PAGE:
First things first – I am not denying Jace is a strong card. If a blue deck emerges it will certainly have to consider playing him as he can provide powerful card selection and card draw, two things blue control decks love to do. He is certainly one of the strongest, and rarest cards in the set. However there are several arguments against his ludicrous price point.

1: He doesn’t have a track record.

Good deckbuilders are throwing out deck ideas for Jace left and right, that is not under question. However none of these theoretical decks have recorded any wins, made any top 8s,  or made up any portion of any metagame that could justify the current price. There is every chance that the Jace decks just won’t be good enough for the new, unknown metagame – a metagame that will develop out of one where blue is by far the worst colour. Baneslayer Angel, an obviously insanely playable mythic with huge casual draw, presold at 15 and it took back to back pro tour wins across two different formats for it to reach $60. Jace is the equal most expensive card in standard before he has ever been played in a competitive constructed event.

2: Blightning.

The entire Jund archetype will be a problem for these theoretical Jace decks, but Blightning is an especially neat answer to Jace. The super Mind Rot is just as effective at wiping out the new Jace as it was at wiping out the old one, and blue decks will still have just as much trouble answering a Blightning flipped off a Bloodbraid Elf as they did previously. Great Sable Stag is still in standard as well – though it seems he has been largely forgotten – and it will eat Jace alive no matter what Calcite Snappers, Walls of Denial or Cancels the blue player can muster to throw in its way. I can’t imagine a blue deck with the cards we have becoming such a preponderant metagame presence that its flagship mythic would justify a sixty dollar price tag.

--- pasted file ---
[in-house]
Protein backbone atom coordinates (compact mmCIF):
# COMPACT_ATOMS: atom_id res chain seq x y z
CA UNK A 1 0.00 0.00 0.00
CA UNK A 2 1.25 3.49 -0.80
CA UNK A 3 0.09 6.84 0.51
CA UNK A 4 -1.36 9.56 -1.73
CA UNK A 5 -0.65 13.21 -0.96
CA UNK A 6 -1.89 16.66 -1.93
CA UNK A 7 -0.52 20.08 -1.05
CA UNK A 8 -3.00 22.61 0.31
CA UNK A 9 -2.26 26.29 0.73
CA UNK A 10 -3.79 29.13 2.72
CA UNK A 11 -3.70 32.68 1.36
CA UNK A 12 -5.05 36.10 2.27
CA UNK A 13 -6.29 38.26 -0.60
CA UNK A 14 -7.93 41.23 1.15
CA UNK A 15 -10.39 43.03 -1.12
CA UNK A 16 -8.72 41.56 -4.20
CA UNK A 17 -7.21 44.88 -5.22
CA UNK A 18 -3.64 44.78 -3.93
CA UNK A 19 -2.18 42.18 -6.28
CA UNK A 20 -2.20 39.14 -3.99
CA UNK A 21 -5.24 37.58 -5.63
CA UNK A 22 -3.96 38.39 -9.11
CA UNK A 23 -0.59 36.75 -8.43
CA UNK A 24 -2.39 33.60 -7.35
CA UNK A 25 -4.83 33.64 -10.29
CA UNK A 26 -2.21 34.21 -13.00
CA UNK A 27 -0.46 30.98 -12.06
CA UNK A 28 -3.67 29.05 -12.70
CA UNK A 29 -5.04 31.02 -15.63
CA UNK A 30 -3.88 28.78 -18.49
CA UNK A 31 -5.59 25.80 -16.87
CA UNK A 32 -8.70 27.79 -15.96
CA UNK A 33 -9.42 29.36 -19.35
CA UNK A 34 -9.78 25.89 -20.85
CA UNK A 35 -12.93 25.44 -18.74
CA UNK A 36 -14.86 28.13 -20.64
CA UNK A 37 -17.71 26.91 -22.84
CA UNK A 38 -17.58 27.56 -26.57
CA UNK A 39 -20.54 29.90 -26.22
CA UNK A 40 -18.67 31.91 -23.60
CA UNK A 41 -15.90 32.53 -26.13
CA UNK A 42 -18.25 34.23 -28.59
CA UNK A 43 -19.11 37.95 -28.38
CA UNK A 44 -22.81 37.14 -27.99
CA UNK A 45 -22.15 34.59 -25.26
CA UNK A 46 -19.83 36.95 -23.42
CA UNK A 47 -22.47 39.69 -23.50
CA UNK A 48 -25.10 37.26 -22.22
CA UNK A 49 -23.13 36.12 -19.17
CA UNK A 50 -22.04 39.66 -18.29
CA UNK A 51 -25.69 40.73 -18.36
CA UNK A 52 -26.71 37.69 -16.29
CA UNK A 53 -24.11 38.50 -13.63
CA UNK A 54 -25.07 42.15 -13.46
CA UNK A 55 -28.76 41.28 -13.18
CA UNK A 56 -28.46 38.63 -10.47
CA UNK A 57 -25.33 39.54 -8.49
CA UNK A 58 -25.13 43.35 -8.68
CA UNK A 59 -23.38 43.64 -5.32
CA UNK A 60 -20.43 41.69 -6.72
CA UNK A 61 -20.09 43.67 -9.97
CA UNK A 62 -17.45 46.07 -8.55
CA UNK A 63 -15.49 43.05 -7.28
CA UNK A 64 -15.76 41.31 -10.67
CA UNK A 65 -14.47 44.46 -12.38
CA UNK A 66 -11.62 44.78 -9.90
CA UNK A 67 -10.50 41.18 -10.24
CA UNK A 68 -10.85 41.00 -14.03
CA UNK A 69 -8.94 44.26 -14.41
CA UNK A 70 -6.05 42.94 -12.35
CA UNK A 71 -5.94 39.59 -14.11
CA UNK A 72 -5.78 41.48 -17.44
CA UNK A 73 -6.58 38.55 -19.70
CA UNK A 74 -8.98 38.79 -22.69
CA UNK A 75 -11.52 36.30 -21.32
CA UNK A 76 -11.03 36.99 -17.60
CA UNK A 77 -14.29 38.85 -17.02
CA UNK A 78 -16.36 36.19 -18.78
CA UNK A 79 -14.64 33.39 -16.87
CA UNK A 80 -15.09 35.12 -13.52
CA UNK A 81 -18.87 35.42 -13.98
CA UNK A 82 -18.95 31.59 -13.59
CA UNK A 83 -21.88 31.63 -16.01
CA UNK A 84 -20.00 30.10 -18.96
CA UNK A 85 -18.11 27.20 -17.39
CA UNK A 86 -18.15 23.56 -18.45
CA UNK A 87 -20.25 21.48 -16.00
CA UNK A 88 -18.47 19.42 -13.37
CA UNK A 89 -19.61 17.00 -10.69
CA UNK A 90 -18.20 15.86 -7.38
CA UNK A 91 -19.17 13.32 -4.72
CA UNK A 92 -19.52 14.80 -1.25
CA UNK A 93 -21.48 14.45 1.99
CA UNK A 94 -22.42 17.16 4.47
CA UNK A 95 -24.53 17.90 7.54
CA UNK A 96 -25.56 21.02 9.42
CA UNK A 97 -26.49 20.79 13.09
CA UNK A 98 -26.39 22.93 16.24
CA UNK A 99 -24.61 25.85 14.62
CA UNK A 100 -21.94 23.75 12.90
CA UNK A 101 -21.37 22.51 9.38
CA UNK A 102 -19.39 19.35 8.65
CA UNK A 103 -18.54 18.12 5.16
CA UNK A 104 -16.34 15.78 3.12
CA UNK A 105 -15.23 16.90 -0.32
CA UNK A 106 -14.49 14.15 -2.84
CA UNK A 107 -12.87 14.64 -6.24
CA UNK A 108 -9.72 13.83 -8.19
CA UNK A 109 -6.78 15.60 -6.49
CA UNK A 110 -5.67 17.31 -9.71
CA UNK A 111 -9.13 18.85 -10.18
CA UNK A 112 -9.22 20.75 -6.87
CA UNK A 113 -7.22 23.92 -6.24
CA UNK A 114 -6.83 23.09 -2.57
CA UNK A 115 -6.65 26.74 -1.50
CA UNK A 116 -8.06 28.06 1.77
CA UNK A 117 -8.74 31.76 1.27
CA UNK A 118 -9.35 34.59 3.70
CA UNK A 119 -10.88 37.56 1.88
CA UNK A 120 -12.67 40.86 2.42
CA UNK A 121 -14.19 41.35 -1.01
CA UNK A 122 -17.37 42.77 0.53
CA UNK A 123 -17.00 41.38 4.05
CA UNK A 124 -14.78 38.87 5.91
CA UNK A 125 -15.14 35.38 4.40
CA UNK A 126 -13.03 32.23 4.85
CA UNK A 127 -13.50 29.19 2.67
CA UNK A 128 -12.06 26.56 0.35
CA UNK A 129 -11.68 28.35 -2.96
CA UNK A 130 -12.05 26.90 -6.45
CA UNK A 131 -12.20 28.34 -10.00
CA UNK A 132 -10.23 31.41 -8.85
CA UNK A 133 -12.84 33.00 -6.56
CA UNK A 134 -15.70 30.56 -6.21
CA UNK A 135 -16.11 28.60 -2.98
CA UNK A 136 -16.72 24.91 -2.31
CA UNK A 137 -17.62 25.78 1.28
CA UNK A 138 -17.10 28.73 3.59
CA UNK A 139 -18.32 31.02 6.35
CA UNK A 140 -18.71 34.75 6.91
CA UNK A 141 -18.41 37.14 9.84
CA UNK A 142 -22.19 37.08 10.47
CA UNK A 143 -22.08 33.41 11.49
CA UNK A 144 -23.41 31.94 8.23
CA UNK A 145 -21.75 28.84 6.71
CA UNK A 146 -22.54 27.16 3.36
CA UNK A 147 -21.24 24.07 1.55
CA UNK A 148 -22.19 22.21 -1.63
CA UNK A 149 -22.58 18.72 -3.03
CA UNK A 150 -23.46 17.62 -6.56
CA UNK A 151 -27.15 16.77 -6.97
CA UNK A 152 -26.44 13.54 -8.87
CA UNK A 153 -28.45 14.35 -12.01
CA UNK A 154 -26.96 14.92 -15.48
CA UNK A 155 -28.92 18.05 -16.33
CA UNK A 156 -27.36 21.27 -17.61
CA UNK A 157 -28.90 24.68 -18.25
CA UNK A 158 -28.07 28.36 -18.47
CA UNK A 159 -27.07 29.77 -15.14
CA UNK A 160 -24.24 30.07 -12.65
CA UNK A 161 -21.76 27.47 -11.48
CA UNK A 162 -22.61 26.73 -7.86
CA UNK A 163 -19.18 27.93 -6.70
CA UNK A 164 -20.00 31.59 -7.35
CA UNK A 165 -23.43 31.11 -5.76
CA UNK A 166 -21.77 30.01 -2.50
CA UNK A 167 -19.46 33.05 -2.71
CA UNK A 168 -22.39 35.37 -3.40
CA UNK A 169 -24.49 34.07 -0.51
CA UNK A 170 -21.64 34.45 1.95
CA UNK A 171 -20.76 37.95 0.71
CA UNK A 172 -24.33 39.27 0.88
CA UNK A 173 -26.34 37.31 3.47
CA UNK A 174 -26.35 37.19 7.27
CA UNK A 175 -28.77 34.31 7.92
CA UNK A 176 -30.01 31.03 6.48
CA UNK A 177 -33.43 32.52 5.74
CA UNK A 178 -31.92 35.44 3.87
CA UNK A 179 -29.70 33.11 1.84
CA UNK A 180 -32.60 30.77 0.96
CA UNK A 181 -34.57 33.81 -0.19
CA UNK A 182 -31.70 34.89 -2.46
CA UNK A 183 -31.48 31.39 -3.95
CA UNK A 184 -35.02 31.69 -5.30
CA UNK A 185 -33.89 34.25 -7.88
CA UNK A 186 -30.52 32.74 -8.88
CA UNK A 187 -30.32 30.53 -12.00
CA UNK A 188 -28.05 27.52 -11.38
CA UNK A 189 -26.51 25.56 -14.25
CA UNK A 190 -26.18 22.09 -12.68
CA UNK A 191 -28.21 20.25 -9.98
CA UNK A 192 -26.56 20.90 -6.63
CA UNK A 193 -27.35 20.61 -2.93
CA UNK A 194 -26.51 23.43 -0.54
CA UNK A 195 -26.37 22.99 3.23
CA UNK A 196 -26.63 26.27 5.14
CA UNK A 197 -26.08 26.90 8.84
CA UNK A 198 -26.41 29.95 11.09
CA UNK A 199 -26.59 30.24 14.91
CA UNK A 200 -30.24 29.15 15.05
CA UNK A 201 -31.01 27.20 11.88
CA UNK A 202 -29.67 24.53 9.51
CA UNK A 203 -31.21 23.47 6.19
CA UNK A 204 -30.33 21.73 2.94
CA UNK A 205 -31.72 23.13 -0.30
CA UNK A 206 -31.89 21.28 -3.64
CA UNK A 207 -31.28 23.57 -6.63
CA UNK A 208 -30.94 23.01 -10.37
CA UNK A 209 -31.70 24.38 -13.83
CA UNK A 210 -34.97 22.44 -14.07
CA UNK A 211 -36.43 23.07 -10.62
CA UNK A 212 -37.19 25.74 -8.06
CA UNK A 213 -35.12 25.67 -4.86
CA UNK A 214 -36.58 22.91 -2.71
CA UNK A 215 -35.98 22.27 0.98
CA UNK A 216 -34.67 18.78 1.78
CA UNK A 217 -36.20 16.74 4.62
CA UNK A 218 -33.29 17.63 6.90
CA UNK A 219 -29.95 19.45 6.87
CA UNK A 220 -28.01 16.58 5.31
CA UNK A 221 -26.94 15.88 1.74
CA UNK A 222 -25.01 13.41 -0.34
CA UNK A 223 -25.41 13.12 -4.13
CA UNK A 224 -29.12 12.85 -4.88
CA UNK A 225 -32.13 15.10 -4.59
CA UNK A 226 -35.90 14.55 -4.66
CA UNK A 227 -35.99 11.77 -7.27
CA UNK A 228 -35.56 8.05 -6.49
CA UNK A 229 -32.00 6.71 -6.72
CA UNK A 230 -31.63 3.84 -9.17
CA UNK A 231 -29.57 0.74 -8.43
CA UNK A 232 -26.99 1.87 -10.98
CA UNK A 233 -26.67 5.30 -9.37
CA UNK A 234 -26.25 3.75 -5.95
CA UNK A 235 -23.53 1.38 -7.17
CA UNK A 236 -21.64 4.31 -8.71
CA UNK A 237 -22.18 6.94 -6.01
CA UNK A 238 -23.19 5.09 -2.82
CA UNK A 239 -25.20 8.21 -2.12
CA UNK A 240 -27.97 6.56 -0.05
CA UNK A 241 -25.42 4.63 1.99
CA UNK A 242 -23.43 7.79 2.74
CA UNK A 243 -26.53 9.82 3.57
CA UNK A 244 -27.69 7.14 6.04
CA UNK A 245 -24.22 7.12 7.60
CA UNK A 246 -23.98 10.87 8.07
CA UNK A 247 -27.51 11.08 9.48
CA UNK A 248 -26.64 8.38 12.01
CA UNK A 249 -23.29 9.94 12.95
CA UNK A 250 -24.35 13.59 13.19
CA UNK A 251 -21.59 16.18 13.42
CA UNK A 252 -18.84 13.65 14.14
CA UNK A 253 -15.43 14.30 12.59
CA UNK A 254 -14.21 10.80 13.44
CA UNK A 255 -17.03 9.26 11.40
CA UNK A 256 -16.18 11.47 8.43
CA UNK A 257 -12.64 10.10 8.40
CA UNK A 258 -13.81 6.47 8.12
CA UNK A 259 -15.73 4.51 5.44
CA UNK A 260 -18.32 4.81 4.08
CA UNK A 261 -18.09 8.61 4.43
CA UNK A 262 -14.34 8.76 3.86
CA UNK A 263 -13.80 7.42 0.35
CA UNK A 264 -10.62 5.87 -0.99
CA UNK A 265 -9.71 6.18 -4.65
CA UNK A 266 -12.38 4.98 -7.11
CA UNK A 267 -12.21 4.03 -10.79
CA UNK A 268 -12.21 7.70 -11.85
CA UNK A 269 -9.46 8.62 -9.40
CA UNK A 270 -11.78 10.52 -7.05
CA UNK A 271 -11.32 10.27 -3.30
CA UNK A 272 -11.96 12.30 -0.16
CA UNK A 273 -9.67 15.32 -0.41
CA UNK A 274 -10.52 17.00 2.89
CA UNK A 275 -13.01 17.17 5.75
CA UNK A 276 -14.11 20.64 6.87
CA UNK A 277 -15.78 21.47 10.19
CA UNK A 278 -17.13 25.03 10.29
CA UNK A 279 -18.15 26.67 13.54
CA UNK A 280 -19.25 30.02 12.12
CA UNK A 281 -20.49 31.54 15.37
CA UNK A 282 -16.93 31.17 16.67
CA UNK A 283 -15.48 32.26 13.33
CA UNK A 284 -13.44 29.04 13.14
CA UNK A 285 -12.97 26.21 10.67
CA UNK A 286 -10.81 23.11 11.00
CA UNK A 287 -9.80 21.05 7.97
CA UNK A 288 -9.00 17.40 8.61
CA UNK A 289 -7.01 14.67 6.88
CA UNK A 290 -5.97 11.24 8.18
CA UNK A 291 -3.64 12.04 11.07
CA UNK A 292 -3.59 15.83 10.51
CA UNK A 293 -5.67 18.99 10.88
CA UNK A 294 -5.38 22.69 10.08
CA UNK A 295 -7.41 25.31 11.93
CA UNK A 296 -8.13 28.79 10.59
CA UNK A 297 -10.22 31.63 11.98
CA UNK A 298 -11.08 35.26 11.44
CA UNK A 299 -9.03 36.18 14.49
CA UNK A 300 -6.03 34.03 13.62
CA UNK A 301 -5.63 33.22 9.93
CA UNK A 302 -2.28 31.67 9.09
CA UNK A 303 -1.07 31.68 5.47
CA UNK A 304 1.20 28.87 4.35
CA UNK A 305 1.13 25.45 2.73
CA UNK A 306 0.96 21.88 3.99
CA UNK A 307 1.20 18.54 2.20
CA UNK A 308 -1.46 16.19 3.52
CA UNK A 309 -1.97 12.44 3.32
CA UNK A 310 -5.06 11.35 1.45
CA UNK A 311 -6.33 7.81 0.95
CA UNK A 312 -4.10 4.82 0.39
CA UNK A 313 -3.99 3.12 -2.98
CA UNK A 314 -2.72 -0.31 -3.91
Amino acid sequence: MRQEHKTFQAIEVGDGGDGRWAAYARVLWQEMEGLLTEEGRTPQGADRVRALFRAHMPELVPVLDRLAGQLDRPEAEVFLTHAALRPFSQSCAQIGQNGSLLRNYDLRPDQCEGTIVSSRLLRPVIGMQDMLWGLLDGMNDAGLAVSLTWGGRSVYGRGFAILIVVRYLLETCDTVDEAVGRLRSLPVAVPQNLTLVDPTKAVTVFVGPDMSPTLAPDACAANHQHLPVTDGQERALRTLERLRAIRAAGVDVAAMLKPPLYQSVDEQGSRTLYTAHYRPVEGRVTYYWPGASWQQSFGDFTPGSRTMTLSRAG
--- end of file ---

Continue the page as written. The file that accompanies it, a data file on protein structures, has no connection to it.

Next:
3: The set has only just been released.

One of the contributing factors in Baneslayer’s high price was the extreme scarcity around release time, due to shortages caused by the short first print run. We have no idea how worldwake is going to sell yet, and it is entirely possible that Jaces will flood the market. Due to it being a small set there will also be plenty more Jaces per case of Worldwake than there were Baneslayers per case of M10. Currently there are no problems on the supply side of things, so the high price is due entirely to demand.

And that demand is pushed overboard by hype. To paraphrase Ben Bleiweiss’ latest article, he claims that Jace will be played as a four of, in multiple tournament quality decks across multiple formats, including the most played deck in standard. This is a wild claim with no basis in fact and while I’m as excited as anyone about the possibility of blue being good again there is nothing concrete that tells me Jace is worth $60. I’ll be leaving him well alone for a couple of months while the price comes back down to earth, and I suggest you do the same as well.